Workplace accidents put young miners in Colombia at risk


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Call to action: protect apprentice coal miners against unjust working conditions  

“19-year-old apprentice miner receives no disability  benefits after severe work accident” 

Recently, a series of workplace accidents involving apprentice miners in Colombia has caused trade unions in the Colombian mining sector to express concerns about the lack of (safety) guarantees for young miners. On top of endangering young miners, this issue presents a challenge for both the sector and the existence of trade unions. Therefore, CNV Internationaal calls for action to create a safer working environment for apprentice miners.  

No support for affected miners 

Currently, miners who have suffered a work accident can’t count on disability benefits. In a recent case of a 19-year-old who suffered a severe workplace accident that abruptly halted his mining career. The Labour Risk Management Agency denied him the necessary disability benefits. 

Many apprentices who face similar injustices even choose to remain silent due to limited resources to pursue legal action against these companies. 

Not only do these circumstances pose a threat to young workers’ well-being and safety, it also causes stressful and perilous responsibilities for which they are ill-prepared as supervision is often lacking. 

It also threatens their future career possibilities and may disqualify them from future employment in the mining sector.  

Vulnerable work

One of the main reasons why apprentice miners are more vulnerable is because they have no proper employment contracts, which means they are less protected against unjust working conditions like demanding 12-hour night shifts. 

On top of receiving no benefits or protection, they don’t receive a full salary but are offered support vouchers instead. This allows companies to downsize their workforce, especially as regulations that stipulate one apprentice per fifty employees are often ignored.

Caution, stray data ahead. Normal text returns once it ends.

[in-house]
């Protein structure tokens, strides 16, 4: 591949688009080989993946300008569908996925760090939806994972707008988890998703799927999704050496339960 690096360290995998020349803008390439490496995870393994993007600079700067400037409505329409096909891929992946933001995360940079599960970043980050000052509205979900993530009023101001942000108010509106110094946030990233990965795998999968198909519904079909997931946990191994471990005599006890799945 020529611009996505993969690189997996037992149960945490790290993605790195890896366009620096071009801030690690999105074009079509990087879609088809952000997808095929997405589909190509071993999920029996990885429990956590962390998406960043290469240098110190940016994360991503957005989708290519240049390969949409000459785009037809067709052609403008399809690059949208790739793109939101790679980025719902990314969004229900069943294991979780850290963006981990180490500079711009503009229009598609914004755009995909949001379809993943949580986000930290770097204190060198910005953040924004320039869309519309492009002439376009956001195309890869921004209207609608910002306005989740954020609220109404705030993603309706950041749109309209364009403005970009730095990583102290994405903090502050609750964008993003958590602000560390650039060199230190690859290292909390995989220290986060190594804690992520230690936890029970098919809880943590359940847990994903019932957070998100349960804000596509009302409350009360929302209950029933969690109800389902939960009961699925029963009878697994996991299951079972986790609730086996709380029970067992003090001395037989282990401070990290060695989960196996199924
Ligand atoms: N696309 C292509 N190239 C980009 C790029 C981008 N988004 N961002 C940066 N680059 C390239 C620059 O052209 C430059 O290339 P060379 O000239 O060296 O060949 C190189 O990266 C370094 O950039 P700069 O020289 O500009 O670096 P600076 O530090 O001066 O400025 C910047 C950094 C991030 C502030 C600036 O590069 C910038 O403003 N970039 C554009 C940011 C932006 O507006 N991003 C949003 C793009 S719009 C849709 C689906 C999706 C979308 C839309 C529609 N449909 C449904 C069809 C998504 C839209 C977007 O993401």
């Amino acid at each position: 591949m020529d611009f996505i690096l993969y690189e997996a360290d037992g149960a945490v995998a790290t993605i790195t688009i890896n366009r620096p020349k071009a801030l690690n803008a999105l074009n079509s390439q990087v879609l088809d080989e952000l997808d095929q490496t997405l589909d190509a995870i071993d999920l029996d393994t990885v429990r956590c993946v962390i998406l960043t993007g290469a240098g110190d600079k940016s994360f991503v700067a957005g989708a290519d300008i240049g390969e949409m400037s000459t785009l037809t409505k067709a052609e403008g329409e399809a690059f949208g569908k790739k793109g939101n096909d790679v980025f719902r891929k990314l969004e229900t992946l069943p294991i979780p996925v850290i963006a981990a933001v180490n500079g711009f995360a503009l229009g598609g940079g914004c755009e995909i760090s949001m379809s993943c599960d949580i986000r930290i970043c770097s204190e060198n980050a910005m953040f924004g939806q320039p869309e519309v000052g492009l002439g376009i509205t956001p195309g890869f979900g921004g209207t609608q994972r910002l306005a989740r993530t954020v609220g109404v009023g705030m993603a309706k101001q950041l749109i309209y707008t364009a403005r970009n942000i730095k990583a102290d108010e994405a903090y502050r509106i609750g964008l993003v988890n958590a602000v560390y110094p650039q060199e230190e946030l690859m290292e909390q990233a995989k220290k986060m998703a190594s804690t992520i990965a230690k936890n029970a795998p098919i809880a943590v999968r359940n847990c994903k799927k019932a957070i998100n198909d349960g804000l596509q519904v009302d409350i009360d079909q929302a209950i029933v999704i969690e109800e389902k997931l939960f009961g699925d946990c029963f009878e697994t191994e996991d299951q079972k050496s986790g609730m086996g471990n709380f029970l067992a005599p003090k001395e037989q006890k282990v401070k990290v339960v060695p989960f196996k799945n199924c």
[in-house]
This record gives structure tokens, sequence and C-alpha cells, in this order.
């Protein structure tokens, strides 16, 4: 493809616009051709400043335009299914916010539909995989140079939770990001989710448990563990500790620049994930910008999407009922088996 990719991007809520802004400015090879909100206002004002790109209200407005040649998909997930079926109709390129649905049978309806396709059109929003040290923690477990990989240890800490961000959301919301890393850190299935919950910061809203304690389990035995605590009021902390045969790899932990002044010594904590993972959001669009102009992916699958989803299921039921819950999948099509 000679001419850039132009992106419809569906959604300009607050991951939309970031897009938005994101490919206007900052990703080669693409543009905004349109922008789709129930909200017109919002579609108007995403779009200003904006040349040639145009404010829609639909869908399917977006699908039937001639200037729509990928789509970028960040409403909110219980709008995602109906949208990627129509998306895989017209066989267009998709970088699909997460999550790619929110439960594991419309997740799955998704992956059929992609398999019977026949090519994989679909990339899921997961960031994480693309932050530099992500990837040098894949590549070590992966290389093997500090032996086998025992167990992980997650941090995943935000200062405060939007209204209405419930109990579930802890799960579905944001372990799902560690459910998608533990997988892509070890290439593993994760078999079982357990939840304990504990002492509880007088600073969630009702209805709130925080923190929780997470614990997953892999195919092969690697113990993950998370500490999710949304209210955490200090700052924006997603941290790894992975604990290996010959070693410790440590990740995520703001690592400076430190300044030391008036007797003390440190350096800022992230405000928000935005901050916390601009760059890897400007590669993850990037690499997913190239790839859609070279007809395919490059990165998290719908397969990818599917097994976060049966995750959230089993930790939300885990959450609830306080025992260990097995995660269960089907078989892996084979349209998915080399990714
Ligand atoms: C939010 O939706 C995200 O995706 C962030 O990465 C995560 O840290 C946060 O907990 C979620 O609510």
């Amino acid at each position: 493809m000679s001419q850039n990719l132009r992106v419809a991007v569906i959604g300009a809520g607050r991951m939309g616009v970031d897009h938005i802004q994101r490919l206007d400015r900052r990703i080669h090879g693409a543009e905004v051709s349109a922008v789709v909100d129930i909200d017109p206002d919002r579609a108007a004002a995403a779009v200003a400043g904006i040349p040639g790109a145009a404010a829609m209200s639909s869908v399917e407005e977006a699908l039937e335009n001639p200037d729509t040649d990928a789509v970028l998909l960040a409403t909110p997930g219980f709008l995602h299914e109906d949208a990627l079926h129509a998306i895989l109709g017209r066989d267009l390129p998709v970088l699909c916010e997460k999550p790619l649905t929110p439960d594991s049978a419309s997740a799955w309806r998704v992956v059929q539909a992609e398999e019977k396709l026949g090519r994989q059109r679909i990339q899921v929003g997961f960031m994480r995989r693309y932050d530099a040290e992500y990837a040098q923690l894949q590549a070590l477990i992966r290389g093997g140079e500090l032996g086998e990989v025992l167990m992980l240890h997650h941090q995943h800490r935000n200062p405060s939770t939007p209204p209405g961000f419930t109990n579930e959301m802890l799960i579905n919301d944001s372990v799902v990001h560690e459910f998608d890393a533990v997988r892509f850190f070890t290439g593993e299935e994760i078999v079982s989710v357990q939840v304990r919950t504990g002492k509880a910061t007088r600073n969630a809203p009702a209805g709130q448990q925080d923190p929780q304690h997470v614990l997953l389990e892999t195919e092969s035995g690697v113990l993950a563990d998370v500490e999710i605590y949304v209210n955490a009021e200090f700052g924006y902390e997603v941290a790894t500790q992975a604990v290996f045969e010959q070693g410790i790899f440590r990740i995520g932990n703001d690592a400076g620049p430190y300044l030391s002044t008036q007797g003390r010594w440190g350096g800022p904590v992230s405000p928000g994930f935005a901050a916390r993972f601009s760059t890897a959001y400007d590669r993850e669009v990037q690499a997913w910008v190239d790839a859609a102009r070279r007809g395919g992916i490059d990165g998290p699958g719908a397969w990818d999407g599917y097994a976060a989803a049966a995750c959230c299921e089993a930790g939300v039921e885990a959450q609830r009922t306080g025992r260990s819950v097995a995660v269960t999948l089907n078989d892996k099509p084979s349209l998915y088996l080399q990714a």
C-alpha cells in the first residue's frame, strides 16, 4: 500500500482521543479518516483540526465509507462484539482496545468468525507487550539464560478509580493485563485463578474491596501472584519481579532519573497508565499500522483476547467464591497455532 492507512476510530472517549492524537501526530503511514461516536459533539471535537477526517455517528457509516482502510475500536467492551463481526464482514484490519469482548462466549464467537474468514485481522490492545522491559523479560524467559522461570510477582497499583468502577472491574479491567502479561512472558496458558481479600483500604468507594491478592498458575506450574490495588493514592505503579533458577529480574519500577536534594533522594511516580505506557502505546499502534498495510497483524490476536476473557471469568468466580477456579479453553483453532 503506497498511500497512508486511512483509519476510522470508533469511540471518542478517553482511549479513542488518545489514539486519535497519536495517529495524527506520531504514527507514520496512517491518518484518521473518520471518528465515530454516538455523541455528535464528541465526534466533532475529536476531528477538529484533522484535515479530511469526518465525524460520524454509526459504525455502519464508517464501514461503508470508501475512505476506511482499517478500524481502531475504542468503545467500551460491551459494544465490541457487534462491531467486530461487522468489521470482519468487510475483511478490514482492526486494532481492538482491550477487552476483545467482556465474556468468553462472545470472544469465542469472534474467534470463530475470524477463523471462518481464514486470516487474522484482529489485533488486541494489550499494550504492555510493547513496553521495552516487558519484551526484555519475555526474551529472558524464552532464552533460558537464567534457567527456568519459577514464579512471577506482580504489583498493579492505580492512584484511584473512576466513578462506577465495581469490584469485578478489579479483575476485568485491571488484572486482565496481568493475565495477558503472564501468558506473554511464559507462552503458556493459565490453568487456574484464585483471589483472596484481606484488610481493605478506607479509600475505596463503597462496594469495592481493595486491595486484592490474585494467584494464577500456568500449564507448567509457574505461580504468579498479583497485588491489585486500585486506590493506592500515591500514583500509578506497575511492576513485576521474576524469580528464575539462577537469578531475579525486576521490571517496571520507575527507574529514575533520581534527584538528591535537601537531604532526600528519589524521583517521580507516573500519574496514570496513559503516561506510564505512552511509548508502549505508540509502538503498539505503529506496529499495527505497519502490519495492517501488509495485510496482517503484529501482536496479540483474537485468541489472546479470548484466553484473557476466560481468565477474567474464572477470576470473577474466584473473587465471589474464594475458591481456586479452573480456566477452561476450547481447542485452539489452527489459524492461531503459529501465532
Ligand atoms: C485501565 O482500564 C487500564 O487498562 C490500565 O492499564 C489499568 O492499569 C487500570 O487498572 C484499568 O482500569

Therefore, it’s increasingly common to find more apprentices taking up roles that are typically reserved for experienced miners, without receiving the same compensation as experienced miners or being well-prepared for these tasks. 

This affects both livelihoods of young individuals as well as threatening trade union freedom as the need for hiring regular workers is diminished which undermines labour formalization and union memberships.  

“Robust gender protocols are necessary to protect female apprentice miners from harassment from male colleagues and superiors” 

Young female apprentices face harassment 

Even though female involvement in mining is rising gradually, they still constitute a minority of 13% in Colombia. According to a recent ILO study, this leaves women vulnerable to harassment from superiors or colleagues – mainly from older men in authoritative positions - in this male-dominated industry. Robust gender protocols can help mitigate the susceptibility of young female apprentice miners to these harrassments.  

A collective responsibility for positive change 

Young apprentices should be protected against the above mentioned issues by recognizing them as workers entitled to fair and safe working conditions, including minimum wage and access to social security. 

The Workers’ Collective for Transition urges both the government and companies to halt the exploitation of apprentices and the promotion of precarious work, which undermines union organization. 

It’s a collective responsibility to collaborate for positive change, ensuring a fairer, safe and more equitable working future for the next generation. 

Publication date 11 09 2023